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dc.degree.departmentPsychologyen_US
dc.rights.availabilityUnrestricted.
dc.creatorFliszar, Gregory Michael
dc.date.accessioned2016-11-14T23:10:25Z
dc.date.available2011-02-19T00:23:44Z
dc.date.available2016-11-14T23:10:25Z
dc.date.issued1994-08
dc.identifier.urihttp://hdl.handle.net/2346/21527en_US
dc.description.abstractThis study examined attitudes of psychologists in training toward working with persons with AIDS. Clinical and counseling psychologists in training (N = 266) from eight different psychology graduate programs read one of four possible vignettes that described a hypothetical patient. The vignettes were identical except that the patient was described as having either AIDS or leukemia and his sexual orientation was described as being either heterosexual or homosexual. After reading the vignette, subjects completed a short scale that measured reactions to the hypothetical patient, and then completed a measure of AIDS knowledge, a measure of homophobia, and a demographic questionnaire. It was expected that subjects who rated a vignette describing an AIDS patient would have more negative attitudes toward that patient than subjects who rated a vignette describing a leukemia patient. It was also expected that higher levels of homophobia would be related to more negative attitudes toward both the hypothetical AIDS and homosexual patients, and that greater AIDS knowledge would be related to more positive attitudes toward the AIDS patients. Results of an analysis of variance indicated that the subjects who rated a vignette describing an AIDS patient were less likely to attend a party where he had prepared food and considered him to be more more responsible for his illness, to be more deserving of what happened to him, and to be more dangerous to others than subjects who rated an identically described leukemia patient. However, subjects were more willing to talk to the hypothetical AIDS patient than the leukemia patient, and subjects were equally willing to accept the hypothetical patient as a psychotherapy client regardless of whether he was described as an AIDS patient or as a leukemia patient. Problems with the measures of homophobia and AIDS knowledge made it difficult to assess the relationship between those two variables and attitudes toward the hypothetical patients. The results of this study are discussed, and implications of these findings for future research are presented.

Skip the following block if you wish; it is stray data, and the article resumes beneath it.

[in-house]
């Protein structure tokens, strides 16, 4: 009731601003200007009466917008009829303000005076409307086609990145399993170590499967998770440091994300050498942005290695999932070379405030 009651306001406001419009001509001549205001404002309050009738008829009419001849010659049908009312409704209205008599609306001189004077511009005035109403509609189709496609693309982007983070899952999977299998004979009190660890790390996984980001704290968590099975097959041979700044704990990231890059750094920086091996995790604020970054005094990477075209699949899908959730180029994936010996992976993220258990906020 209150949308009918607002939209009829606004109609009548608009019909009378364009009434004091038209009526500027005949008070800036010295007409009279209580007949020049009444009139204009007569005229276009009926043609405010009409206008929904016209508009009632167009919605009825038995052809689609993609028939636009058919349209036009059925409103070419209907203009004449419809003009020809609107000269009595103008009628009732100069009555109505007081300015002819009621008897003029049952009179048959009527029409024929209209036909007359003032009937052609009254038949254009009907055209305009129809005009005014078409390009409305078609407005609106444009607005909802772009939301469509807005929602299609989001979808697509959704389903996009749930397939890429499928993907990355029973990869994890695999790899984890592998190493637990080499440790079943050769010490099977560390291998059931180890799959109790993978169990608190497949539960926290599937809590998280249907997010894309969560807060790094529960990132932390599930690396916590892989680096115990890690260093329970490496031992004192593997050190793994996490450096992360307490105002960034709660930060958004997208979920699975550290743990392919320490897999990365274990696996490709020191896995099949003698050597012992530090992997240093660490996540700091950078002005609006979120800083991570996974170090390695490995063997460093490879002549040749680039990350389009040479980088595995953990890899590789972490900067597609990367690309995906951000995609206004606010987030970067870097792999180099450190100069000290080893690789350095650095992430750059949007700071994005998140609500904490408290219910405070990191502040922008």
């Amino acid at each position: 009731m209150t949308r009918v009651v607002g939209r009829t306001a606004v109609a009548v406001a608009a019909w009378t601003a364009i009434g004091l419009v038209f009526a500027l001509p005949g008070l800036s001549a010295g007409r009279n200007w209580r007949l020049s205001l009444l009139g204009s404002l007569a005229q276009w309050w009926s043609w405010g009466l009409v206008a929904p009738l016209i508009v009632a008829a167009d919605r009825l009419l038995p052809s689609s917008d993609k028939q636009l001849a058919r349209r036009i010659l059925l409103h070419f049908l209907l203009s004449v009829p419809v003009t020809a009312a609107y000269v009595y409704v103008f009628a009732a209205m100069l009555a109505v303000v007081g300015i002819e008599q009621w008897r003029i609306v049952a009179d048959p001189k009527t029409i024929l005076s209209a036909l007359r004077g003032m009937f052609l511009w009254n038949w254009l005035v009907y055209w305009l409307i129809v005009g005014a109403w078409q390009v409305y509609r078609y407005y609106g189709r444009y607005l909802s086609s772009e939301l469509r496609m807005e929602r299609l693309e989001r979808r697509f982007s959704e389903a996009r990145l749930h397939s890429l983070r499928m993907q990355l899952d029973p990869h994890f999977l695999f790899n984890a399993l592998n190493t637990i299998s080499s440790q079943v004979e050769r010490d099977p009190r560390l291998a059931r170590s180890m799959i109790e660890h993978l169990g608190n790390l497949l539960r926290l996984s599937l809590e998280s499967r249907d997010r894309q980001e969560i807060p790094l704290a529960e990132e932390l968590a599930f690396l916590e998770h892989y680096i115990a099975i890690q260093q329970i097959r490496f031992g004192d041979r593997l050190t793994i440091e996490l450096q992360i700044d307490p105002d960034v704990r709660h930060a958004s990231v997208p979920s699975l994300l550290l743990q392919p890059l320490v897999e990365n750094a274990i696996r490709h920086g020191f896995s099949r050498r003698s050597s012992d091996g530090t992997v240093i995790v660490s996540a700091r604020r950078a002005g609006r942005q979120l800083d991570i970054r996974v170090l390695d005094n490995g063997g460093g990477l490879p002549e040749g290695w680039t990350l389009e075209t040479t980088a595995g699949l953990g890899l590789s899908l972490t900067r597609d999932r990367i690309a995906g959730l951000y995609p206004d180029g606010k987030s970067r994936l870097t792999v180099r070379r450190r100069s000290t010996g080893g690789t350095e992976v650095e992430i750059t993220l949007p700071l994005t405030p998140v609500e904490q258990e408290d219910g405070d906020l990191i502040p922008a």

dc.format.mimetypeapplication/pdf
dc.language.isoeng
dc.publisherTexas Tech Universityen_US
dc.subjectPsychologists -- United States -- Attitudesen_US
dc.subjectAIDS (Disease) -- Public opinion -- United Statesen_US
dc.subjectInterns (Psychiatry) -- United States -- Attitudesen_US
dc.titleAttitudes toward persons with AIDS among psychologists in training
dc.typeDissertation


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